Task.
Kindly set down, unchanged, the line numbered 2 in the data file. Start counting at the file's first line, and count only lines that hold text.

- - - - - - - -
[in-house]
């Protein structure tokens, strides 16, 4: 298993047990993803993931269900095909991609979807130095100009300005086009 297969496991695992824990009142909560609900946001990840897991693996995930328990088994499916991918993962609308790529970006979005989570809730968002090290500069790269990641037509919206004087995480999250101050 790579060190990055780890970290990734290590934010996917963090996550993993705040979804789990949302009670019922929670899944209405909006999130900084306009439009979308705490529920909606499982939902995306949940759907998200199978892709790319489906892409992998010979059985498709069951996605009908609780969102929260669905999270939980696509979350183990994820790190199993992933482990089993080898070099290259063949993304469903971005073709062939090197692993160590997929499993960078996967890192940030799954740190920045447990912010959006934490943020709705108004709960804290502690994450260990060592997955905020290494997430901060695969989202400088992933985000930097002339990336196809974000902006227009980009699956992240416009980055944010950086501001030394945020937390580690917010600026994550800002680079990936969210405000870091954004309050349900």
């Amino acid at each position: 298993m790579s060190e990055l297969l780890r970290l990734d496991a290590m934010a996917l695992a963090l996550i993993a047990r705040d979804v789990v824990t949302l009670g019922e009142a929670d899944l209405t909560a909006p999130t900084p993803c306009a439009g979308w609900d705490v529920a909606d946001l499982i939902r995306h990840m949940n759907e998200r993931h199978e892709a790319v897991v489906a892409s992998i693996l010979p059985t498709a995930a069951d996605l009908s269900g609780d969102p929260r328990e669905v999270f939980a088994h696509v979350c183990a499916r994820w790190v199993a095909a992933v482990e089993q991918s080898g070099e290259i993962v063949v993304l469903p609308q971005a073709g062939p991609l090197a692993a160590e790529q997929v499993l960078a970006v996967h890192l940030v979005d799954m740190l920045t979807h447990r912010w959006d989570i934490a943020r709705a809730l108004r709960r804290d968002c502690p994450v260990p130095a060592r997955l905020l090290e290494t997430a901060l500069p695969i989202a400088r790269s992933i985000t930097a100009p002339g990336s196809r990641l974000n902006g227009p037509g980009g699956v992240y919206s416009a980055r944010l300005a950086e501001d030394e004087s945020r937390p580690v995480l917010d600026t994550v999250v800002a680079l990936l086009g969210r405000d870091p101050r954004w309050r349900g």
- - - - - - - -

């Protein structure tokens, strides 16, 4: 298993047990993803993931269900095909991609979807130095100009300005086009 297969496991695992824990009142909560609900946001990840897991693996995930328990088994499916991918993962609308790529970006979005989570809730968002090290500069790269990641037509919206004087995480999250101050 790579060190990055780890970290990734290590934010996917963090996550993993705040979804789990949302009670019922929670899944209405909006999130900084306009439009979308705490529920909606499982939902995306949940759907998200199978892709790319489906892409992998010979059985498709069951996605009908609780969102929260669905999270939980696509979350183990994820790190199993992933482990089993080898070099290259063949993304469903971005073709062939090197692993160590997929499993960078996967890192940030799954740190920045447990912010959006934490943020709705108004709960804290502690994450260990060592997955905020290494997430901060695969989202400088992933985000930097002339990336196809974000902006227009980009699956992240416009980055944010950086501001030394945020937390580690917010600026994550800002680079990936969210405000870091954004309050349900």